By Noel "Bravo" Francis, Special to

Despite having the world record holder in the high jump in Cuba’s Javier Sotomayor, the Caribbean has enjoyed little success in this event on the world stage in recent times. A proud moment came when Bahamian Donald Thomas won the high jump at the 2007 World Championships in a personal best 2.35m. In today’s CARIFTA feature, we look at three of the Caribbean’s most talented juniors in this event.

Jamaica’s Christoffe Bryan the 2013 World Youth Championships bronze medallist, is the top high jumper in the region. He won the CARIFTA title last year despite jumping way below his best with a height of 2.14m. This season has been an up and down one for Bryan, however, when he is in the mood he delivers breathtaking performances.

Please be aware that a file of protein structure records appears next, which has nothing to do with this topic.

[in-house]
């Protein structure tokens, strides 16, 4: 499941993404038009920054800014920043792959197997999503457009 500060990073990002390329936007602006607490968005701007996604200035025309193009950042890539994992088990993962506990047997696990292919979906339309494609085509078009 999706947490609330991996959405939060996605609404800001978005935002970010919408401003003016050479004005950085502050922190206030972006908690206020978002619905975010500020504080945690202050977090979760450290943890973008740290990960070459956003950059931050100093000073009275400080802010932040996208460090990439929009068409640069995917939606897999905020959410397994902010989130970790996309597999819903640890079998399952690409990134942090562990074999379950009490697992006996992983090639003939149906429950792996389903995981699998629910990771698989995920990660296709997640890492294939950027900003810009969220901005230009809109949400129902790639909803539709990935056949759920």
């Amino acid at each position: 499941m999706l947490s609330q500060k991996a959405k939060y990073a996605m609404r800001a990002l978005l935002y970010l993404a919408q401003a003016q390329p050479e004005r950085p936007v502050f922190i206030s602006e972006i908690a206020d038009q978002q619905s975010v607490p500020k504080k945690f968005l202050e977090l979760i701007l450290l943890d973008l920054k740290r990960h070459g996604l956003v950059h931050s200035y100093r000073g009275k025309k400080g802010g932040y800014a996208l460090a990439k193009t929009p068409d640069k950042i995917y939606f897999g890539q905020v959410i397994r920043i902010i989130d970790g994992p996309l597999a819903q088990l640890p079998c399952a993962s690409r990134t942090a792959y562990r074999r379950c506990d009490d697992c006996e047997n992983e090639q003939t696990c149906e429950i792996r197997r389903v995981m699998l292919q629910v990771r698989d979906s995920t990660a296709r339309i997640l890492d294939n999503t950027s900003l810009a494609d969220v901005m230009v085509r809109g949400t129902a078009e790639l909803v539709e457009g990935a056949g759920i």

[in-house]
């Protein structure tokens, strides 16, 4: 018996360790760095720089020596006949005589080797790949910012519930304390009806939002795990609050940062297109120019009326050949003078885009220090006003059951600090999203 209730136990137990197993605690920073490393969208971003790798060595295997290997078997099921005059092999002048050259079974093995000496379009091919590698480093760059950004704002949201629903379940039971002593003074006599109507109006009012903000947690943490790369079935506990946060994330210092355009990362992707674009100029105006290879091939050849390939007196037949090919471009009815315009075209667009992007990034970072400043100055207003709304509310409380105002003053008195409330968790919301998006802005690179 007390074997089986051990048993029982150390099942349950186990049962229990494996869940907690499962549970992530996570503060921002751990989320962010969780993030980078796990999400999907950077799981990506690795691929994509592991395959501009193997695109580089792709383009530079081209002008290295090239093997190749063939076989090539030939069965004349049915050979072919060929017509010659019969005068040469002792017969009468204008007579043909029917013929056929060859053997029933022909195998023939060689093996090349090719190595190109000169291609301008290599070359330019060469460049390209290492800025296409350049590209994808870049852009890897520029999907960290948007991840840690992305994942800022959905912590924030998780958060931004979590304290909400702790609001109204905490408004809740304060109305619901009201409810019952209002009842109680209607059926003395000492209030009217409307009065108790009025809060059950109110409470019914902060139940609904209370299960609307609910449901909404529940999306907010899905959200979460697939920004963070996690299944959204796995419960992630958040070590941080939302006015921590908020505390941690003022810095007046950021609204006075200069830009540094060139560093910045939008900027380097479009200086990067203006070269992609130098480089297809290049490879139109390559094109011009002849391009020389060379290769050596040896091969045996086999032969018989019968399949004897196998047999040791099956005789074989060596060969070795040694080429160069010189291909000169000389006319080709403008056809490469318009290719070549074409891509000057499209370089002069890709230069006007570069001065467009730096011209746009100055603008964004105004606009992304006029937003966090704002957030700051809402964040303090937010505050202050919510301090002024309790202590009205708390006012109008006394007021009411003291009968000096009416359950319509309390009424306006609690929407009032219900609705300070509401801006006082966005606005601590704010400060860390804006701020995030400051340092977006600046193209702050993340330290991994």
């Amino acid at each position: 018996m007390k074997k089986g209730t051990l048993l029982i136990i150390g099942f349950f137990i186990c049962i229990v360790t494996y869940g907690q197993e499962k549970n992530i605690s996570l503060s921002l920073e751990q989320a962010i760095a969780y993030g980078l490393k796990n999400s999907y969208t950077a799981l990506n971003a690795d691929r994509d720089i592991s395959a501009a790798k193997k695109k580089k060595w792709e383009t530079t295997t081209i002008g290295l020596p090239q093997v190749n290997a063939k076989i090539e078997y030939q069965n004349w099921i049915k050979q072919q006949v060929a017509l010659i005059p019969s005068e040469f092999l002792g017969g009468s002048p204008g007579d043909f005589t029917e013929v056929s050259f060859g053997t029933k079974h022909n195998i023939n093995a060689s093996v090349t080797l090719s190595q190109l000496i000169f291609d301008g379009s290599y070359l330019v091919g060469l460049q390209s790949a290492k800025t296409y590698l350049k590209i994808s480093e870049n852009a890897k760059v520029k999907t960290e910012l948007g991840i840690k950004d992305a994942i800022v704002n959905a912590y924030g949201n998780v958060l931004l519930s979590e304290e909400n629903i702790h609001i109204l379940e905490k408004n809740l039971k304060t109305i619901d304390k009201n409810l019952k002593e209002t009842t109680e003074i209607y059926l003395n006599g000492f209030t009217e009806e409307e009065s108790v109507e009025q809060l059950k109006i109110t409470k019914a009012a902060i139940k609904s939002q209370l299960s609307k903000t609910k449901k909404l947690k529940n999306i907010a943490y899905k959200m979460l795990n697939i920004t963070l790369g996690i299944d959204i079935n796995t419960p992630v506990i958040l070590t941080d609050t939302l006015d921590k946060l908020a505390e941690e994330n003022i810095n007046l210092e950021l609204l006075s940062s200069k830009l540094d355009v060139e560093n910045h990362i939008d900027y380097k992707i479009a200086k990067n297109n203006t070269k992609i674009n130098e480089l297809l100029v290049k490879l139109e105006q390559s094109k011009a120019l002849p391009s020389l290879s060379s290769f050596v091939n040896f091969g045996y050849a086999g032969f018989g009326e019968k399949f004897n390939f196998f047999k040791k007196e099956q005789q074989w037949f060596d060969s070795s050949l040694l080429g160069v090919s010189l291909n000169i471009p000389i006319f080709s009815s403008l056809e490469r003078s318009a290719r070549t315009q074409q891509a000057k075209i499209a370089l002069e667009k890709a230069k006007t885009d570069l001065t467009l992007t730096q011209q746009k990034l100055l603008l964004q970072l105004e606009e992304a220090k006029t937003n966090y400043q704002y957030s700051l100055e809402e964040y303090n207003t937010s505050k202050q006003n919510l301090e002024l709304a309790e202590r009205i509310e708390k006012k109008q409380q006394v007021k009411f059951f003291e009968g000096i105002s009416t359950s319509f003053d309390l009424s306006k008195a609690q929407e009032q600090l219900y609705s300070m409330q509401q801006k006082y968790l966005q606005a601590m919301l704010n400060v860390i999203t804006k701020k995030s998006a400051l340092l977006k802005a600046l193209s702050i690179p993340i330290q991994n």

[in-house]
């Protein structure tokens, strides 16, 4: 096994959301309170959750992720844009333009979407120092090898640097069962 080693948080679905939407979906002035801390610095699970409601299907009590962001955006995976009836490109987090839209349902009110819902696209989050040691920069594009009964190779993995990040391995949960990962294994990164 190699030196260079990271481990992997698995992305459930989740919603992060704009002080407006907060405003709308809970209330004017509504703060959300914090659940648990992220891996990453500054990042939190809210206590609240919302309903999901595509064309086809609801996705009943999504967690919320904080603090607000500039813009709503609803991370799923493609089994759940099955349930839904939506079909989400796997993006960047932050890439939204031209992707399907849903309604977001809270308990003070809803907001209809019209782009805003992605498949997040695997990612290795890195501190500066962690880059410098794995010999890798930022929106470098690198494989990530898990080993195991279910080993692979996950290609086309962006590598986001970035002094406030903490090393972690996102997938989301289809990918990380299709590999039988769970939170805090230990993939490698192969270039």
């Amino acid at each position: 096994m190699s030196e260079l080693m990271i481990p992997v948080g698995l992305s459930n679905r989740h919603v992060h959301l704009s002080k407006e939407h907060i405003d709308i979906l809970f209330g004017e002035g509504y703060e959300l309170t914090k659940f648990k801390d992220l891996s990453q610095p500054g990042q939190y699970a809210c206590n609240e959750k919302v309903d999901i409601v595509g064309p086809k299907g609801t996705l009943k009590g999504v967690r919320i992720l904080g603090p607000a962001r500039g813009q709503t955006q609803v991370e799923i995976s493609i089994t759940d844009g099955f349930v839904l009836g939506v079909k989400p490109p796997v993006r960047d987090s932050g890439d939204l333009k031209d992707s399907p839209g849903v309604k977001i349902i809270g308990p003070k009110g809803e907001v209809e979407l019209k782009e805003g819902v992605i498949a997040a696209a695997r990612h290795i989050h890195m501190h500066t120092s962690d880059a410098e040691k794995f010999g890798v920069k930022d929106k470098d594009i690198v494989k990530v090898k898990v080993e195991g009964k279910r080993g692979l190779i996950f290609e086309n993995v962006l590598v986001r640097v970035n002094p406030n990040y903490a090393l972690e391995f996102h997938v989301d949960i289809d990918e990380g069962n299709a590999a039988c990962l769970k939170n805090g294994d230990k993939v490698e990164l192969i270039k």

At the recent Boys & Girls Championships, Bryan soared to a new ‘Champs’ record and personal best of 2.23m. The previous record set by Bryan himself last year stood at 2.19m. It is my view that Bryan could have cleared the new height of 2.26m that he attempted soon after had he not lost momentum and rhythm when he had to sit down and wait over ten minutes for the introduction and running of the 8x50m principals relay.

If Bryan reports in the right condition and frame of mind at CARIFTA, he should clear the Under-20 record height of 2.21m and probably make another attempt at 2.26m. His teammate Clayton Brown who was second at the trials should battle Bahamian Laquan Nairn for the silver medal.

Nairn the silver medallist from last year is a quality jumper and usually reports in good condition at these championships. Interestingly, Nairn placed fifth at the 2013 IAAF World Youth Championships with a personal best clearance of 2.16m. This could be one of the highlight events of the games. With the World Junior Championships coming up in July, this could be a preview of a few of the finalists and their capabilities.


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